Shoot ‘Em Up

SCOTUS has been on a roll lately:

The Supreme Court on Monday refused to let California regulate the sale or rental of violent video games to children, saying governments do not have the power to “restrict the ideas to which children may be exposed” despite complaints about graphic violence.

On a 7-2 vote, the high court upheld a federal appeals court decision to throw out the state’s ban on the sale or rental of violent video games to minors. The 9th U.S. Circuit Court of Appeals in Sacramento had ruled that the law violated minors’ rights under the First Amendment, and the high court agreed.

“No doubt a state possesses legitimate power to protect children from harm,” said Justice Antonin Scalia, who wrote the majority opinion. “But that does not include a free-floating power to restrict the ideas to which children may be exposed.”

As Ed Morrissey points out, this may have implications far beyond video games. There is a huge segment of existing and proposed federal law restricting advertisements to children. If the state can not keep video games away from kids, how is it going to argue it can ban Tony the Tiger? (Yes, you read that right, that food grabbers want to ban Tony the fucking Tiger.)

I’m actually somewhat surprised at this since the Court has traditionally found that minors don’t have full Constitutional rights — hence their support for parental notification laws or locker searches in schools. They may have finally found a bridge they aren’t willing to cross.

As for violent video games … do I really need to say it? The evidence that violent video games affect kids, as Scalia noted, is suspect at best (Penn and Teller did a great episode on this). I personally would keep them away from kids until they’re a little older. But there I go again, taking my parenting responsibilities seriously rather than just foisting them off on the government.

Update: They really are on a roll. They also struck down Arizona’s campaign matching law — the one that says that if a political candidate is privately funded, the state will give his opponent matching funds. That’s shouldn’t have been a 5-4, really.

Comments are closed.

  1. AlexInCT

    I am glad they got rid of this idiotic law. Parents should parent, and not make excuses for wy junior is demented.

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  2. Rann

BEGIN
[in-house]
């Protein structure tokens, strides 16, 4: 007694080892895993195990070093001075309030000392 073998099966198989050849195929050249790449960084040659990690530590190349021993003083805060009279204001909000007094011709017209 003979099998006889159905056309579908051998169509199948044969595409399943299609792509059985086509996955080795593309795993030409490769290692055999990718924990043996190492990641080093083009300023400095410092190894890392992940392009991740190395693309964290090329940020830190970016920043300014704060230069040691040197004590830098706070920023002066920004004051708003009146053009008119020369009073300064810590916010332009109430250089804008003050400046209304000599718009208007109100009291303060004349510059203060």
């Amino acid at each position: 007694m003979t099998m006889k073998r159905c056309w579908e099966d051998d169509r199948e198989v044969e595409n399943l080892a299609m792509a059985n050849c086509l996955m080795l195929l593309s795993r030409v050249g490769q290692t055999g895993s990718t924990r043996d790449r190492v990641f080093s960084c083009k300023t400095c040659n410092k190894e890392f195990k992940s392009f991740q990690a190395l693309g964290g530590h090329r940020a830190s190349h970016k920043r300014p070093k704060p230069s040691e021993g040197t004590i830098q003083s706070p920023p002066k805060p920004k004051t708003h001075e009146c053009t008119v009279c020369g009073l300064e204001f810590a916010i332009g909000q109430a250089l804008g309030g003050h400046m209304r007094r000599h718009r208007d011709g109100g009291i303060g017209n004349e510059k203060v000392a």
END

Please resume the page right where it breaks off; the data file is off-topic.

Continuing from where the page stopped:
>>Law that has government give free cash to politicians
    >>Surprised that political appointees were close on their decision regarding it

    Oh Halmeal, you so crazy.

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  3. loserlame

    Video games are art, and they deserve the exact same First Amendment protections as books, comics, plays and all the rest, the U.S. Supreme Court said Monday in a ruling about the sale of violent video games in California.


    “Believe it or not, I do have some confidence left in America and the Constitution,” Desi said. “When we lose the freedom of expression, the country is toast. Right now we’re in the oven, and sometimes we’re on broil. But this worked out.”

    I feel ya. Meanwhile, in other news

    The California Dream is fizzling out
    By John D. Sutter, CNN
    June 27, 2011 9:59 a.m. EDT

    California isn’t what it used to be. Sure, America’s most populous state, with 37.3 million people, is still home to Hollywood, “The OC,” Silicon Valley and other cultural and economic engines. But for average Americans, the state seems to have lost its appeal.

    No longer is California the larger-than-life destination where anything’s possible — the pot of gold at the end of our collective path westward. It’s too crowded and pricey for that. Census data outlines the state’s fall from grace.

    Census data on the Internet can prove everything. Conservatives ruined it. Arnie ruined it. But video games will fix it, I’m sure.

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